Last updated: 10:10 AM ET, Mon May 20 2013

The Great American Road Trip Lives, Many Plan for Road Over Air This Summer

Features & Advice | Gretchen Kelly | May 20, 2013

The Great American Road Trip Lives, Many Plan for Road Over Air This Summer

In the week leading up to Memorial Day, travel surveys seem to be popping up like early summer flowers after an April rain.  Fortunately, they all seem to be predicting a steady return to travel. As economic indicators continue to move forward this summer, TD Ameritrade Holding Corporation reported that in a recent survey, a majority (78 percent) of Americans were planning a summer vacation.

Roughly one in four (26 percent) of Americans surveyed plan to spend more money on their summer travels this year compared to the last five years. Another 55 percent will spend the same. Almost half (48 percent) of Americans plan to travel more than 400 miles from home while staying in the U.S. Twenty-nine percent plan to leave North America.

“While uncertainty remains, there have been good indicators that the economy is getting stronger and Americans are starting to feel more optimistic. That optimism can help fuel spending, so it’s not surprising to see that so many people plan to travel this summer,” said Carrie Braxdale, managing director, investor services TD Ameritrade, Inc.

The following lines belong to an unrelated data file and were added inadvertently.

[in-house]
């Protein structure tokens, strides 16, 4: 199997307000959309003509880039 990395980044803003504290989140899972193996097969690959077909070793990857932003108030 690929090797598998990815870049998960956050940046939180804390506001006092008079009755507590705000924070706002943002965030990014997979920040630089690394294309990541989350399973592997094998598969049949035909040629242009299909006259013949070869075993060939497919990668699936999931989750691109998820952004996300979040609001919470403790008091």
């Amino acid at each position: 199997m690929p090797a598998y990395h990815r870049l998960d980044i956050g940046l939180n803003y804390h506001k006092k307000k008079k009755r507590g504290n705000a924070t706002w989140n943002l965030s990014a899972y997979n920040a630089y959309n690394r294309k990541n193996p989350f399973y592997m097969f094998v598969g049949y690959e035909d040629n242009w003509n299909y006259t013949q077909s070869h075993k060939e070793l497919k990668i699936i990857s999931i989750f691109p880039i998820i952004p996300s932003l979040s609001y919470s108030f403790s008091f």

In a separate survey conducted by YP, the search, media and advertising company,  travel apps were overwhelmingly on the agenda for summer travel planning. The survey, which focused on road trips and gas prices, found that most respondents said they would consult two or more apps in planning a trip. It also found that Boston and Austin lead other U.S. cities in preparing for Memorial Day road trips; and that mobile searches for gas prices peak in August, suggesting more Americans are taking road trips later in the summer.

When surveyed to compare driving versus flying, Americans found greater flexibility in schedule (35 percent) and sight-seeing (33 percent) as the two most appealing benefits of taking a trip by automobile, besides price, instead of by plane. These responses were followed by the ability to easily take more stuff with you (11 percent), avoiding crowds and security lines (9 percent), and the ability to more easily take pets (7 percent).

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